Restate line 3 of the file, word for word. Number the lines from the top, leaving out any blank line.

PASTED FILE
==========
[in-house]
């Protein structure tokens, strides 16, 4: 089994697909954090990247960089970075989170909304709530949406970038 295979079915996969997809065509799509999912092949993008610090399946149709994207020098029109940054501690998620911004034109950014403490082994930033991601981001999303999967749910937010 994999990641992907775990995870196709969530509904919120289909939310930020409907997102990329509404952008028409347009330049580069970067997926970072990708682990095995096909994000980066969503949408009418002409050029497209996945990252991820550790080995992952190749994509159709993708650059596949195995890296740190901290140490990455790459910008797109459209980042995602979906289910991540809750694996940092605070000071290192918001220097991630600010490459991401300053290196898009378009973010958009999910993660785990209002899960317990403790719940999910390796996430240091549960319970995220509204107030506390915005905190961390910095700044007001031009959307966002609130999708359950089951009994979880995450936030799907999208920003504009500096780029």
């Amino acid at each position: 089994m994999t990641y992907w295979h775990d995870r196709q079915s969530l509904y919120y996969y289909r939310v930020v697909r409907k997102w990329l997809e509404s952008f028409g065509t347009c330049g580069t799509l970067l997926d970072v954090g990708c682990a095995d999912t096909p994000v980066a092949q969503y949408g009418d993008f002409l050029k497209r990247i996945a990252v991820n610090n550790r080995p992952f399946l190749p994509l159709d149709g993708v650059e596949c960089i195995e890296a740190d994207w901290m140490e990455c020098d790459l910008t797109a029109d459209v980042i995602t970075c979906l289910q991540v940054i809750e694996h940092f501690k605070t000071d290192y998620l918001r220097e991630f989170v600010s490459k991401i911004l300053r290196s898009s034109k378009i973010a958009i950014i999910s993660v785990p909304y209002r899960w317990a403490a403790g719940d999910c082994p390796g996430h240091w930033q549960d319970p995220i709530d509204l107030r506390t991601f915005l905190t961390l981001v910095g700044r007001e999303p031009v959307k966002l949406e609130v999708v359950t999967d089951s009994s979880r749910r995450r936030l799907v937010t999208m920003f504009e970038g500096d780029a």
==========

């Amino acid at each position: 089994m994999t990641y992907w295979h775990d995870r196709q079915s969530l509904y919120y996969y289909r939310v930020v697909r409907k997102w990329l997809e509404s952008f028409g065509t347009c330049g580069t799509l970067l997926d970072v954090g990708c682990a095995d999912t096909p994000v980066a092949q969503y949408g009418d993008f002409l050029k497209r990247i996945a990252v991820n610090n550790r080995p992952f399946l190749p994509l159709d149709g993708v650059e596949c960089i195995e890296a740190d994207w901290m140490e990455c020098d790459l910008t797109a029109d459209v980042i995602t970075c979906l289910q991540v940054i809750e694996h940092f501690k605070t000071d290192y998620l918001r220097e991630f989170v600010s490459k991401i911004l300053r290196s898009s034109k378009i973010a958009i950014i999910s993660v785990p909304y209002r899960w317990a403490a403790g719940d999910c082994p390796g996430h240091w930033q549960d319970p995220i709530d509204l107030r506390t991601f915005l905190t961390l981001v910095g700044r007001e999303p031009v959307k966002l949406e609130v999708v359950t999967d089951s009994s979880r749910r995450r936030l799907v937010t999208m920003f504009e970038g500096d780029a």